Previous observations have shown that after JNK activation by overexpression of its direct activator MKK7, JNK-mediated GR phosphorylation results in a decrease of GR-dependent transcriptional activity20,23. However, these effects are dependent on the promoter-context, since JNK activation has opposite effects on TAT3- and MMTV-driven transcriptional activity24. We assessed histamine’s effect on MMTV-driven transcriptional activity induced by dexamethasone. In our hands, histamine also potentiated dexamethasone-induced expression of a MMTV-driven luciferase reporter and this effect was hampered by overexpression of GR-S246A, suggesting again involvement of JNK. To evaluate the possible influence of the cellular context, we also performed experiments in HeLa cells, which were originally used to characterize the effect of JNK on GR activity. Again, histamine potentiated GR activity on both TAT3- and MMTV-driven luciferase reporter systems (Supp Fig. S6). Together, these results suggest that histamine-induced JNK activation may take place by alternative, yet uncharacterized intracellular pathways that do not engage MKK7 directly25,26. Overall, previous work and ours show the complexity of the impact of S246 phosphorylation on GR activity. However, the exact characterization and disambiguation of this complex effects escapes the aim of our work at this point.
Finally, we tried to characterize signaling partners involved in the inhibitory pathway, focusing on Gα. Using the specific inhibitors U73122 and GF109203X, we conclude that PLC but not PKC may be implicated in histamine’s inhibitory effect on GR transcriptional activity (Fig. 7A). Small G-proteins, such as Rac and Rho, have been characterized as downstream effectors of H1R signaling27. To evaluate their possible role in H1R modulation of GR activity, we used Rac and Rho GEFs Prex1 and p115, as activators and Rac N17 and C3 exoenzyme, as Rac and Rho inhibitors, respectively. We found that Rac activation reduced histamine’s potentiation of GR activity. Consistently, the dominant negative mutant Rac N17 enhanced histamine’s effect (Fig 7B). Conversely, expression of p115 Rho-GEF or C3 exoenzyme had no detectable effect on histamine’s potentiation of GR activity (Fig. 7C), indicating that Rho does not participate in this process.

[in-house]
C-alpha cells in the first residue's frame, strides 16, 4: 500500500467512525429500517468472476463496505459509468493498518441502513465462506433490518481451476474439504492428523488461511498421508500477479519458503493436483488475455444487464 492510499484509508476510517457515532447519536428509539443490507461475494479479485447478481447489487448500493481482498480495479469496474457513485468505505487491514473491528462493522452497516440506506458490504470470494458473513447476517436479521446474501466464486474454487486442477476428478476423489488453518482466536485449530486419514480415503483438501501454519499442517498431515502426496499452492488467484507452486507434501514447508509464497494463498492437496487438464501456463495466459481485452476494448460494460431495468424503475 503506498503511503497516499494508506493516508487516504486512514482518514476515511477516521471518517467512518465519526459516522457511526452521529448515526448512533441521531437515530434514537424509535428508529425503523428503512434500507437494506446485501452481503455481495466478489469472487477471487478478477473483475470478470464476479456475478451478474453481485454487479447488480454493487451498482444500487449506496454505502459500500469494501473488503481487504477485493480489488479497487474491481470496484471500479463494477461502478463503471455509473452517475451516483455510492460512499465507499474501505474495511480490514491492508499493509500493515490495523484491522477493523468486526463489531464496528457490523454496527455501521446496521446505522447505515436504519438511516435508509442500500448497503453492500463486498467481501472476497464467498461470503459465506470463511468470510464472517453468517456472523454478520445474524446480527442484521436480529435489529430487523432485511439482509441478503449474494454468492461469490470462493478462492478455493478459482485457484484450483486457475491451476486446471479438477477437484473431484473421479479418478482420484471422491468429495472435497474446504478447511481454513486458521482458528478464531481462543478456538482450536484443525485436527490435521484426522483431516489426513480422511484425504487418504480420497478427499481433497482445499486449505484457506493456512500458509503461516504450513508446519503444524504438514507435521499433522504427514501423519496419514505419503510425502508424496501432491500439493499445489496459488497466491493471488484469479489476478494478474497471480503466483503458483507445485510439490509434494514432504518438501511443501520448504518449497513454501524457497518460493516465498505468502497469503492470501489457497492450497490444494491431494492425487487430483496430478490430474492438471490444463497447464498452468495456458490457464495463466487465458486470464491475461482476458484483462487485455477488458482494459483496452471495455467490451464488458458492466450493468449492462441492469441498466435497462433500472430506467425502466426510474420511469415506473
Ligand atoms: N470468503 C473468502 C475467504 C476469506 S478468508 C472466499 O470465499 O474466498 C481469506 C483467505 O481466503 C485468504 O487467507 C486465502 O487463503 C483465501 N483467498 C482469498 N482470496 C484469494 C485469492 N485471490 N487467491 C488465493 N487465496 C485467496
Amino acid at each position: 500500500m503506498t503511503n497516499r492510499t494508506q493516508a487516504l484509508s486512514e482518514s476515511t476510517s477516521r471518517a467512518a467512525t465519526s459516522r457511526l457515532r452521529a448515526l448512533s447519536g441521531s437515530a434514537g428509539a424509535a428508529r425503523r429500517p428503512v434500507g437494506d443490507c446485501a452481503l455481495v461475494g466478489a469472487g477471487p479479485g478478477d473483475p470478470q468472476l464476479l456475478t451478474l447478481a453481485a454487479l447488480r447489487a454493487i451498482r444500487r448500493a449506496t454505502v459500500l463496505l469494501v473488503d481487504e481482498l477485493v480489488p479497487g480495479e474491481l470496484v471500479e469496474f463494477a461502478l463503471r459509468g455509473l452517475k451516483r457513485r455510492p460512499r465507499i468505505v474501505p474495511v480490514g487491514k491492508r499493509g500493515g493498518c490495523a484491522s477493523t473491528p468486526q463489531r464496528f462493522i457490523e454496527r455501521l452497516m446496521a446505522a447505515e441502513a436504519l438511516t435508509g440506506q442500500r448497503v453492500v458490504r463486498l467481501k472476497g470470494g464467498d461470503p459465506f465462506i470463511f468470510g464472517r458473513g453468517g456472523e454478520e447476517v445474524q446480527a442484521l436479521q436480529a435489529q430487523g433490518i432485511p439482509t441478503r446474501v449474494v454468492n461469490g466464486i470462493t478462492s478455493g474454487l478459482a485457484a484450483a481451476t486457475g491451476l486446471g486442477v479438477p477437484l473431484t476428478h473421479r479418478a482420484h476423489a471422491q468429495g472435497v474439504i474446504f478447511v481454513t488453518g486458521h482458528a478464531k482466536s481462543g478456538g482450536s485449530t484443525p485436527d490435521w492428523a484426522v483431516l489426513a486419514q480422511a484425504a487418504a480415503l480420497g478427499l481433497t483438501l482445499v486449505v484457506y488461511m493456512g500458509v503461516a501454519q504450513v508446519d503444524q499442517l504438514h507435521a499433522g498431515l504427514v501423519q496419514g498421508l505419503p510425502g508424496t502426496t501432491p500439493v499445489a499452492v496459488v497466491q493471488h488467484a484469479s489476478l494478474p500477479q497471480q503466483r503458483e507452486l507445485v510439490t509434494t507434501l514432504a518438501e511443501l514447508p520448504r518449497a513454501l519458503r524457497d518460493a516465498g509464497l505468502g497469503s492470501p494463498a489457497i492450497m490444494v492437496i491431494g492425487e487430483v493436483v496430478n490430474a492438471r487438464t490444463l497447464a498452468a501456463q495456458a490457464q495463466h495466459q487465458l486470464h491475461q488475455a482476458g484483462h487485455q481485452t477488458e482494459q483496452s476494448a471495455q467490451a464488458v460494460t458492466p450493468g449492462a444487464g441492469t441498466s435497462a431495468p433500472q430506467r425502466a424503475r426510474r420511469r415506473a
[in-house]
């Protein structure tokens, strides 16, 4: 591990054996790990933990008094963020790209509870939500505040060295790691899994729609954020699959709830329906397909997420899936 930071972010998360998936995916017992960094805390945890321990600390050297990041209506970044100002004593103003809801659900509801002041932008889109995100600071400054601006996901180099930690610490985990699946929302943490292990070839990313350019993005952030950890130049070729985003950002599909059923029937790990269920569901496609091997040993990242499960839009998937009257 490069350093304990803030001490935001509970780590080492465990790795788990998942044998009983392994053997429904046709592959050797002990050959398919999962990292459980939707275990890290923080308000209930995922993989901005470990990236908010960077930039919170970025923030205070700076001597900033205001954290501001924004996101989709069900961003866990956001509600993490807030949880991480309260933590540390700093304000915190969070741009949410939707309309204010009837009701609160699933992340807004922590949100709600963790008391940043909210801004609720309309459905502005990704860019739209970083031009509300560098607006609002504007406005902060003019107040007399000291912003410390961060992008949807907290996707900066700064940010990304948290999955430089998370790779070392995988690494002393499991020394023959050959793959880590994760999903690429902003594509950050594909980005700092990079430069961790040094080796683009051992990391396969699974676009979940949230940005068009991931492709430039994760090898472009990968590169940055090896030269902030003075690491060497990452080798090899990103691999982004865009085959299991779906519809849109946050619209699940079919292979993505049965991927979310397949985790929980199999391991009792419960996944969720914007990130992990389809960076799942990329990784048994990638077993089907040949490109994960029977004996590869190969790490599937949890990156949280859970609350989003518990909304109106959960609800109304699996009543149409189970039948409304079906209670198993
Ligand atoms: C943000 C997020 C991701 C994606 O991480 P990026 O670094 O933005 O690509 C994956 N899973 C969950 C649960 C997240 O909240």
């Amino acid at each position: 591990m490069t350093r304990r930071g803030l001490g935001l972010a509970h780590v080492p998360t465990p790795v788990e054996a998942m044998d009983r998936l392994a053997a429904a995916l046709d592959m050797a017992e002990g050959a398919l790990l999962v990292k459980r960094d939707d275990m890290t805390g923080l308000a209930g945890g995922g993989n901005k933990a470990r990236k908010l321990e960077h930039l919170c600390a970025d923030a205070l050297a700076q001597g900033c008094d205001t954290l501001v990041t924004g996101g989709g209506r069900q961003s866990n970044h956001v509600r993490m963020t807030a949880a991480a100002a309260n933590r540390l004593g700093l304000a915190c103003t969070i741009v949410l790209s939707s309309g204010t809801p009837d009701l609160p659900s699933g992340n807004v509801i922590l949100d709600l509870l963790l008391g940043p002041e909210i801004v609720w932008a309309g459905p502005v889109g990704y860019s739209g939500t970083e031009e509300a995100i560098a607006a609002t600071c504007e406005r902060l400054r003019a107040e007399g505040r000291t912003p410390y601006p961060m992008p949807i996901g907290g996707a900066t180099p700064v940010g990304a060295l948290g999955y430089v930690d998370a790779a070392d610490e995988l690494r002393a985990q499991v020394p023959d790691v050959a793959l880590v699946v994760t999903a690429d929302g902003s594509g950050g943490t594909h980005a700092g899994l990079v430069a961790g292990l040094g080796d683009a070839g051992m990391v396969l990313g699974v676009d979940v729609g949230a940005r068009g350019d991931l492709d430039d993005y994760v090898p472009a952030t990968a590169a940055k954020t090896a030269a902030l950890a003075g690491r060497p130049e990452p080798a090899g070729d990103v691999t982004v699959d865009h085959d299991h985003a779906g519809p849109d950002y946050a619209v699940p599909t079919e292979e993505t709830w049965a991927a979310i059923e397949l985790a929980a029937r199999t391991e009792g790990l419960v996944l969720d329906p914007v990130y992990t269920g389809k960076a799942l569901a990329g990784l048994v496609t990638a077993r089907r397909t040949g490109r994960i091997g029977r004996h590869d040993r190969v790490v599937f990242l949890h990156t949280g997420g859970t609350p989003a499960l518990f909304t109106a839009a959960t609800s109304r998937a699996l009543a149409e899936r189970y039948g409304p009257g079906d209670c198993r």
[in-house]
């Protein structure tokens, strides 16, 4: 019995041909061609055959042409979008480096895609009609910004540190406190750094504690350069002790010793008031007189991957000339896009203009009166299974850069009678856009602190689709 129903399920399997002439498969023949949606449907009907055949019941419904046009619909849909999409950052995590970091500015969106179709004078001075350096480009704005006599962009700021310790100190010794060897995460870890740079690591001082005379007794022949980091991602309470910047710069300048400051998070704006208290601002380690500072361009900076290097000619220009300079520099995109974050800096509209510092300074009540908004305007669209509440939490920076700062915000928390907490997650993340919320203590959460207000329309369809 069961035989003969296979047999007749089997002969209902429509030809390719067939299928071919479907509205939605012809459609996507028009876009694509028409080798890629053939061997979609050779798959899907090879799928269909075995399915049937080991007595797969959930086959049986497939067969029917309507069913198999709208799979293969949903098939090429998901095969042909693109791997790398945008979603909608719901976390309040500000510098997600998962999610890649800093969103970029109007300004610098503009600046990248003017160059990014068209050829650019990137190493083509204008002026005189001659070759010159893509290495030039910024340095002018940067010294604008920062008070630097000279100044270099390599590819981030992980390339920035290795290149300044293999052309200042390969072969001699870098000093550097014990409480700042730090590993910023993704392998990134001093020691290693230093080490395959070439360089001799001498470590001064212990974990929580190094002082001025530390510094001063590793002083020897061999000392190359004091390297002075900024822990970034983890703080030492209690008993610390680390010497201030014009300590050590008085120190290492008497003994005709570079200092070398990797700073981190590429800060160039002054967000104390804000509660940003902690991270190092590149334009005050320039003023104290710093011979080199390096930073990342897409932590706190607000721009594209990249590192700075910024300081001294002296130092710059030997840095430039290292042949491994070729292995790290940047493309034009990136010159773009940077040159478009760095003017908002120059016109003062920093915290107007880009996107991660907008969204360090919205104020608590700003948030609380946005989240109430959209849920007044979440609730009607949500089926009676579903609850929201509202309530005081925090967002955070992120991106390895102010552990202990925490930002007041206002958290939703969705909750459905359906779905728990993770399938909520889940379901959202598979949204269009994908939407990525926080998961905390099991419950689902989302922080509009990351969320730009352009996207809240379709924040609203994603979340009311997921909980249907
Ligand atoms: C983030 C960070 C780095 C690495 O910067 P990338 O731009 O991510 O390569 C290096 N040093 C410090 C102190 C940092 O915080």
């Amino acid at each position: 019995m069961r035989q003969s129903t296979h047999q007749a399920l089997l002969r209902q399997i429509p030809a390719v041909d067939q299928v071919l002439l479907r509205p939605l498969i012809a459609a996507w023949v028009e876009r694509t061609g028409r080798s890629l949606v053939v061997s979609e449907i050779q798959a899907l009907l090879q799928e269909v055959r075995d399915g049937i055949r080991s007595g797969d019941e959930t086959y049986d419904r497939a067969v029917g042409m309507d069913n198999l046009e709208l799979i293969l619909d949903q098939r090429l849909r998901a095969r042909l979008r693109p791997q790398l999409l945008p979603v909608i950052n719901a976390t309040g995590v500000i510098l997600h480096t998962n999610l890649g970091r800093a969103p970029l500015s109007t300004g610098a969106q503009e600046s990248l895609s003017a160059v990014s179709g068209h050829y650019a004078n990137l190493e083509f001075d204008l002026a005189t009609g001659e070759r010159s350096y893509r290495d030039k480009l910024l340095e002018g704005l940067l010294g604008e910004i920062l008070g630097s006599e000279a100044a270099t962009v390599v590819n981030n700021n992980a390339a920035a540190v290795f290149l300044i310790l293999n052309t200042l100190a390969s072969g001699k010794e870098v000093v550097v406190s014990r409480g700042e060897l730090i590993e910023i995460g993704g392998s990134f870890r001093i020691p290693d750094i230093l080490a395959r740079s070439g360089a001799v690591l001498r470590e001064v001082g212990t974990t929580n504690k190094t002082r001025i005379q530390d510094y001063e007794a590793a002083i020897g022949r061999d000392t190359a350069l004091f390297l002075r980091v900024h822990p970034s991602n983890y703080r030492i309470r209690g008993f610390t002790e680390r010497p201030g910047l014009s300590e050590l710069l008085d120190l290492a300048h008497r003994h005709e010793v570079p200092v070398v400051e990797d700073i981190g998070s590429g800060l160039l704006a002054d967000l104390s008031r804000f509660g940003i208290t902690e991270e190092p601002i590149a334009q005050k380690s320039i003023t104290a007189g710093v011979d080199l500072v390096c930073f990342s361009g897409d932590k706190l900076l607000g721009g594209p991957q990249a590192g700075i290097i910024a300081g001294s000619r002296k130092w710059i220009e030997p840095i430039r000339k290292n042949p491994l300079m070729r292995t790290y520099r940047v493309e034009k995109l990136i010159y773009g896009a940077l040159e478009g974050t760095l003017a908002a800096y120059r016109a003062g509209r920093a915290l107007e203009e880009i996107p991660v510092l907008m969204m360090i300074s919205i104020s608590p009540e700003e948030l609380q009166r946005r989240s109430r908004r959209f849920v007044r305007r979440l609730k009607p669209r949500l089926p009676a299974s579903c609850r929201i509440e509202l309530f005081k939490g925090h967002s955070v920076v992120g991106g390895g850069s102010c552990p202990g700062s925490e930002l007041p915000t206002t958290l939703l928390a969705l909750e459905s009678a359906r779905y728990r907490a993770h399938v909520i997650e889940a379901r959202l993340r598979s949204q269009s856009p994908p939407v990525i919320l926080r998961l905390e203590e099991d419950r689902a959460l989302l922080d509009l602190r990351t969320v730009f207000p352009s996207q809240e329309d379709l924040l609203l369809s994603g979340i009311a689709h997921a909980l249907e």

Effect of antihistamines on glucocorticoid-induced gene transactivation and transrepression
To further evaluate the possible implications of our observations for a clinical scenario involving the pharmacological association of a GR agonist and an antihistamine, we studied the effect of two clinically relevant H1 inverse agonists, mepyramine and trans-triprolidine, on dexamethasone-induced GR transcriptional activity. We found that both antihistamines dose-dependently potentiated dexamethasone-induced transcriptional activity (from 11935 ± 1068 to 18317 ± 561 for mepyramine and to 16806 ± 632 for trans-triprolidine; Fig. 8A). This potentiating effect induced by the H1R inverse agonists on GR activity could be due to a decrease in Gα activity and its downstream inhibitory effectors or to an increase in a Gβγ-mediated pathway. However, the stimulatory activity induced by both inverse agonists was not affected by Gαt expression, ruling out the involvement of Gβγ subunits (Fig. 8B).
Transrepression mechanisms are relevant for the effectiveness of glucocorticoids as anti-inflammatory agents. Considering this, we tried to elucidate if the potentiation induced by H1R inverse agonists on GR activity was conserved on a IL6 promoter-driven luciferase reporter, typically transrepressed by dexamethasone. Luciferase expression was induced by pre-exposing cells to TNFα and then, the effect of GR activation was measured. Dexamethasone and mepyramine induced a 30% and 25% decrease in luciferase, respectively. Remarkably, when cells were co-incubated with both ligands, a synergistic effect was observed resulting in a 75% reduction in luciferase signal (Fig. 9A). This synergism was confirmed by a left-shift on dexamethasone concentration-response curve (13.74 ± 0.24 vs. 12.14 ± 0.23) (Fig. 9B).
Effect of H1R inverse agonists on endogenous inflammation-related gene expression induced by GR activation